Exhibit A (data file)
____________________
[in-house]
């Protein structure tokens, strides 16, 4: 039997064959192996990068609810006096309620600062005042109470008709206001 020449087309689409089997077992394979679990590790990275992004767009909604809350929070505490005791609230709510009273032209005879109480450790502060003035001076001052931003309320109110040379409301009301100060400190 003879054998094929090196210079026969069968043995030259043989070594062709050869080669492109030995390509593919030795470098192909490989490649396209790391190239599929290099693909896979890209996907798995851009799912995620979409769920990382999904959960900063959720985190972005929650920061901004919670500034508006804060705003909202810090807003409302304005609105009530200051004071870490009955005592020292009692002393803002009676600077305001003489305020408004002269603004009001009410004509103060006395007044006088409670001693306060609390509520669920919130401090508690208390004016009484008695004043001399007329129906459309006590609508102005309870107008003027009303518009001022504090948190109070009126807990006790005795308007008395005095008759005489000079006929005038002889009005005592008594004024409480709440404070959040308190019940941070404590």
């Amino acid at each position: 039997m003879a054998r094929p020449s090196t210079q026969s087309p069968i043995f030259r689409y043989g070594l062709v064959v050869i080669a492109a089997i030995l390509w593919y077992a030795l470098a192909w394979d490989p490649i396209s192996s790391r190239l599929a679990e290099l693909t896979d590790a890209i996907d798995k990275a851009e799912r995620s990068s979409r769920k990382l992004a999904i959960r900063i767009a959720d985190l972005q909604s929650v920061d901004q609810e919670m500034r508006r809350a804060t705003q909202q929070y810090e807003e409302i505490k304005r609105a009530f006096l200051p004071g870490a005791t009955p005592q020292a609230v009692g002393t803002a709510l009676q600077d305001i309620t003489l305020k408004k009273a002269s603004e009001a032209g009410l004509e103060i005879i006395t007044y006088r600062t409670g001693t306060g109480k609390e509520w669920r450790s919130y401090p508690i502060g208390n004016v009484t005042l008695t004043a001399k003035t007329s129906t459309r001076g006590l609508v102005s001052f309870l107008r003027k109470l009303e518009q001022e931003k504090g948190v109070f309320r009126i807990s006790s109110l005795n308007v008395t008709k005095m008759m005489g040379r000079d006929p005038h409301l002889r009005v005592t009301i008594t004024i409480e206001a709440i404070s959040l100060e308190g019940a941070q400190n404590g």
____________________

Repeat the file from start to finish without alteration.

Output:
[in-house]
């Protein structure tokens, strides 16, 4: 039997064959192996990068609810006096309620600062005042109470008709206001 020449087309689409089997077992394979679990590790990275992004767009909604809350929070505490005791609230709510009273032209005879109480450790502060003035001076001052931003309320109110040379409301009301100060400190 003879054998094929090196210079026969069968043995030259043989070594062709050869080669492109030995390509593919030795470098192909490989490649396209790391190239599929290099693909896979890209996907798995851009799912995620979409769920990382999904959960900063959720985190972005929650920061901004919670500034508006804060705003909202810090807003409302304005609105009530200051004071870490009955005592020292009692002393803002009676600077305001003489305020408004002269603004009001009410004509103060006395007044006088409670001693306060609390509520669920919130401090508690208390004016009484008695004043001399007329129906459309006590609508102005309870107008003027009303518009001022504090948190109070009126807990006790005795308007008395005095008759005489000079006929005038002889009005005592008594004024409480709440404070959040308190019940941070404590």
């Amino acid at each position: 039997m003879a054998r094929p020449s090196t210079q026969s087309p069968i043995f030259r689409y043989g070594l062709v064959v050869i080669a492109a089997i030995l390509w593919y077992a030795l470098a192909w394979d490989p490649i396209s192996s790391r190239l599929a679990e290099l693909t896979d590790a890209i996907d798995k990275a851009e799912r995620s990068s979409r769920k990382l992004a999904i959960r900063i767009a959720d985190l972005q909604s929650v920061d901004q609810e919670m500034r508006r809350a804060t705003q909202q929070y810090e807003e409302i505490k304005r609105a009530f006096l200051p004071g870490a005791t009955p005592q020292a609230v009692g002393t803002a709510l009676q600077d305001i309620t003489l305020k408004k009273a002269s603004e009001a032209g009410l004509e103060i005879i006395t007044y006088r600062t409670g001693t306060g109480k609390e509520w669920r450790s919130y401090p508690i502060g208390n004016v009484t005042l008695t004043a001399k003035t007329s129906t459309r001076g006590l609508v102005s001052f309870l107008r003027k109470l009303e518009q001022e931003k504090g948190v109070f309320r009126i807990s006790s109110l005795n308007v008395t008709k005095m008759m005489g040379r000079d006929p005038h409301l002889r009005v005592t009301i008594t004024i409480e206001a709440i404070s959040l100060e308190g019940a941070q400190n404590g």